One time Mao sighed out, "Chocolate," as he nosed through whatever the girl had left him.
Hei turned his head around a bit too quickly to have appeared casual to any observer, and regarded the dish with surprise. But, as he thought, it was just some cat food. Hei made a show of taking his time with the next bite of his chocolate bar, before spitting out through the side of his mouth, "What was that?"
"Chocolate," Mao sighed out again, this time with real yearning in his voice, "I was just saying that it used to be my favourite food."
Hei considered this. "Really?" he said at last.
"Oh yes." Mao took another bite of his cat food, his whole attitude one of dignified despair. "You know, before. Couldn't get enough of it, really."
Hei thought quietly for a moment. Chocolate was easy enough. "You could have what's left of this," he offered, though there wasn't much left."
"Oh no," Mao said, not unkindly, "I'm not able to digest it anymore. And I fear it wouldn't taste the same."
He stopped eating from the dish, abruptly, and began to wash himself with the unself-conscious efficiency that was present in all cats. There was still over half his portion left, though that was not in itself unusual: cats left food uneaten all the time.
He sauntered out without further word, and Hei finished his chocolate bar soon afterward, with no unnecessary relishing. He made sure to throw the wrapper away, carefully, as he walked home.
Bai is waiting for him, on the edges of night, dressed all in white, in black. She is barefoot, she is clad. Her smile though, that is constant.
She sits in a pagoda, her back ramrod straight, of course, of course, and she is young, and she is old, but her eyes—that too, is constant.
She regards him levelly, the mist between them thickens, thins, and then the smile she wears reaches her eyes and she calls him brother.
Tea brews somewhere in the distance, and the mist is really steam from fragrant tea, he can almost smell it if he closes his eyes and breathes it in, but of course he keeps his eyes open, open.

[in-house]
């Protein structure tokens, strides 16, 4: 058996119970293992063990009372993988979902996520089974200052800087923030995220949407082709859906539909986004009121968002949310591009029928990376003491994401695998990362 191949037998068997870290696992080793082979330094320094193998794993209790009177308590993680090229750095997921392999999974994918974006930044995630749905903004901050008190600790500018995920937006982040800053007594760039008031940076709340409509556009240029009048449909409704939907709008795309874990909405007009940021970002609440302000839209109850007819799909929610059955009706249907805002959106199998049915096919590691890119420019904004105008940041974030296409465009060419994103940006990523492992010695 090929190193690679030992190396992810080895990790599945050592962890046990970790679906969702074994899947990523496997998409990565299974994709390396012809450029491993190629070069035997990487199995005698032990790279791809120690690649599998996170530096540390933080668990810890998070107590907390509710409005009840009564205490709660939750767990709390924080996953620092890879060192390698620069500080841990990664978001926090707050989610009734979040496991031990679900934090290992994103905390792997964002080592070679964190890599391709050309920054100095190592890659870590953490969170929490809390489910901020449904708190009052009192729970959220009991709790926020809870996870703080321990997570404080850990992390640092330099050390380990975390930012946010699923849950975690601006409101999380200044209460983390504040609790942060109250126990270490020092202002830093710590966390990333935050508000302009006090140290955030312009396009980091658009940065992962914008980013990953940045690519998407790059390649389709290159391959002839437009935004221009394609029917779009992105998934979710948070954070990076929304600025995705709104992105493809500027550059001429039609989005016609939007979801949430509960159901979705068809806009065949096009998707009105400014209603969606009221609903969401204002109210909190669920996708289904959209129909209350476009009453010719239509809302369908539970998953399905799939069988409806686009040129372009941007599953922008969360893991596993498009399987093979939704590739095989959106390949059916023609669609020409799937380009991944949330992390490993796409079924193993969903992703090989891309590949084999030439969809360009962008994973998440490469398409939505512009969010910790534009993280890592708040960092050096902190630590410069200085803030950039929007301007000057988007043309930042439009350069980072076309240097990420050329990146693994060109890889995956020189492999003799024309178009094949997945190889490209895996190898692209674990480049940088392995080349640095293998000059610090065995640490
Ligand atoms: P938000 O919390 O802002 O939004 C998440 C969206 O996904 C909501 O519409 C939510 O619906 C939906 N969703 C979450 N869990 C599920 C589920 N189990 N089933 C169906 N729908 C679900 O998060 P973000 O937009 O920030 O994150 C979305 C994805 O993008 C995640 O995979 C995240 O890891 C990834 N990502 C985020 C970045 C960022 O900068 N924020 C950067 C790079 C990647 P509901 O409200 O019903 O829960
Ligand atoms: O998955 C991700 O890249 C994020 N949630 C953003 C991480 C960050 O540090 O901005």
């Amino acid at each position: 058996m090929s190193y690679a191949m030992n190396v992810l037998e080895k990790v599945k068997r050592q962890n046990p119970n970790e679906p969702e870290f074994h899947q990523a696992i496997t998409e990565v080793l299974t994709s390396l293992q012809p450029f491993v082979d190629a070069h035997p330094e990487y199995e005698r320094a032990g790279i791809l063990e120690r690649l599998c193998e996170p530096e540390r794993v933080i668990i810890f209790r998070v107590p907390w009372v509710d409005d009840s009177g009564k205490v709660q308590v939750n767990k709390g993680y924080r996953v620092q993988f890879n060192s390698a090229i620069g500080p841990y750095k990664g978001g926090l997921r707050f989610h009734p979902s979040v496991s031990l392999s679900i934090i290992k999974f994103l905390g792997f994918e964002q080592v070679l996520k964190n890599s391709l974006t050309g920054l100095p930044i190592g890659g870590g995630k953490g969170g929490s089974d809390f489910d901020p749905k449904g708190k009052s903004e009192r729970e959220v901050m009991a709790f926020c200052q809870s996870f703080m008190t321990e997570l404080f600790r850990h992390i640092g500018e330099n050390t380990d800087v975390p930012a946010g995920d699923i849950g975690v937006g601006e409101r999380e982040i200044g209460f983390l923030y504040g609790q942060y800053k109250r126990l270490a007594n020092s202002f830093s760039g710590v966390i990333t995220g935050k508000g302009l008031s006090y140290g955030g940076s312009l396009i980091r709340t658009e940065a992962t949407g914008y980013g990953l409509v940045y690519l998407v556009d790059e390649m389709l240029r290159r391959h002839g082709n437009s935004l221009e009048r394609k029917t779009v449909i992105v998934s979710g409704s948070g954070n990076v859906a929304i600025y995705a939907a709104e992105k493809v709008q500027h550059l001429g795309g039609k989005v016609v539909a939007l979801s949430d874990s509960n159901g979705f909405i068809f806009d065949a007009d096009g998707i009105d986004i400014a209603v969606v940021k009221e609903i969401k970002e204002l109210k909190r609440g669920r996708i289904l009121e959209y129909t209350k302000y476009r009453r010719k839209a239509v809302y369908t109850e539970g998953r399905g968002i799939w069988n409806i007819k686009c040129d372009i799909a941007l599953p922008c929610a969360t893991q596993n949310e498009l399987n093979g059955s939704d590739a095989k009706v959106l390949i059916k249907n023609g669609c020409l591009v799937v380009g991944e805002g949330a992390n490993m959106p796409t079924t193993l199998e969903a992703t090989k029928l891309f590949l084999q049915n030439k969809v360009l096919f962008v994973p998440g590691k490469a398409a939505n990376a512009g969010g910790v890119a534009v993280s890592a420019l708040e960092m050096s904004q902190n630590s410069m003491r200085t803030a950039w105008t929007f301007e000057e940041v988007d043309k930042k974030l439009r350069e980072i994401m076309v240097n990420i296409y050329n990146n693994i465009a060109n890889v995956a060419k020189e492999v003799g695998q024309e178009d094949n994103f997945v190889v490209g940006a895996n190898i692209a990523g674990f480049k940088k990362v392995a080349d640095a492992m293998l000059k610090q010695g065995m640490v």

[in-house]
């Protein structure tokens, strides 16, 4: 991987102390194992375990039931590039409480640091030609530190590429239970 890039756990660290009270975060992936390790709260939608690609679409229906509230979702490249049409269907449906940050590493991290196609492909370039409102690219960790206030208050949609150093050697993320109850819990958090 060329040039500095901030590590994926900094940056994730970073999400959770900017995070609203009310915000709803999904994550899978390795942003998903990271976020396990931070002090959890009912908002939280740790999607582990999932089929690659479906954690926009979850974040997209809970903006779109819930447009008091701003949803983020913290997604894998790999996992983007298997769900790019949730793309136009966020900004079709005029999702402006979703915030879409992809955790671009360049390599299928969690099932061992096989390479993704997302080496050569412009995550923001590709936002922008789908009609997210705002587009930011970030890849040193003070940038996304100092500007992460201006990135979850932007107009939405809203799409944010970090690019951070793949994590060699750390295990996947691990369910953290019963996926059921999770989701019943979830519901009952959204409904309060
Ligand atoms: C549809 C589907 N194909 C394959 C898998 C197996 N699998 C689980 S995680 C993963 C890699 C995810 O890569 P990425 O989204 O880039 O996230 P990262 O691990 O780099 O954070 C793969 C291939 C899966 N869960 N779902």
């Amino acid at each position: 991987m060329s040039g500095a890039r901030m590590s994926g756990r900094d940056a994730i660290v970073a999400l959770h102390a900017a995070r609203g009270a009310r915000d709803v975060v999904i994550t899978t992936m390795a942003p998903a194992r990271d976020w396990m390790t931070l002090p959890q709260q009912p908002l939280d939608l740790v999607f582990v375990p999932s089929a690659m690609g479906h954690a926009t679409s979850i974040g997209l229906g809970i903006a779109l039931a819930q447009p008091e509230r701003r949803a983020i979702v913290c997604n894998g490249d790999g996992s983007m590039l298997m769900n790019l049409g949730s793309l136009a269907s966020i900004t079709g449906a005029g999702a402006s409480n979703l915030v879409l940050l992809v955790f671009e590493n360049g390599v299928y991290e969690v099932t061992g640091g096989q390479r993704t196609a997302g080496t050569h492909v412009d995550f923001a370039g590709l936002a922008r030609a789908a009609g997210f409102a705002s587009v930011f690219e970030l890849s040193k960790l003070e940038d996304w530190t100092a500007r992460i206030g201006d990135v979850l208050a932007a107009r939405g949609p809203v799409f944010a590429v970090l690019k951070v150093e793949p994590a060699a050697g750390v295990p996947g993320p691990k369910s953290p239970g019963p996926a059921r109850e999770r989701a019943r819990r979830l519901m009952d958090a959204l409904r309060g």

Bai waits for him in a pagoda, and she is young, and she is old, but he, he is old. Her name falls from his lips like a prayer, though his, when it comes, is an anathema from hers.
She gestures at the plates laid out in front of her, fine porcelain inlaid with designs that ought to tell a story, even he can see that from where he stands, mere moments from her.
Two mooncakes are laid out on the plate in front of her, neatly cut into quarters already, which was just the way she used to like it, and she used to chide him for how much he ate, while she only ever managed a quarter.
Bai smiles and it is not a nice smile. Brother, she says without ever moving her lips, come eat with me. She gestures expansively at the plate before her, her other hand is placed neatly in her lap (she does not reach for him).
He stretches for the mooncake and knows instinctively that they are his favourite (double yolk) and reaches past them for her—her smile is brittle and as his hand moves towards hers, inexorably, her smile cracks and shatters, also inexorably—
—and he will wake up in a mess of tangled sheets, sweat already drying on him at the exertion of the remembered dream.
Mao will be crouched next to him. He will say, 'Time to go to work, Hei,' and bound away before the answer that will never come.
Moments later, Hei will unclench his fists, slowly, and smooth away the wrinkles that were made by the sheets he had clutched in them, equally slowly.
 Mooncake is a traditional Chinese delicacy that is usually eaten during the Lunar Festival, though if you live in China you can usually find them sold year-round. The pastries are sweet, and usually contain a filling that varies greatly—from mixed nuts to salted preserved duck yolks. They are very rich, and despite their small size, contain something like 800-1200 calories each, and are thus terrible for you.
 I used the ping ying spelling pf Pai, which is Bai, since I found it more appropriate—their names, after all, mean black and white.
 This was as much as an exercise in perspective, tense, tone, and objectivity as it was an extended love letter to the series. I hope you enjoyed reading it as much as I enjoyed writing it, and I hope that my eccentricities with tense and tone were taken in good stride.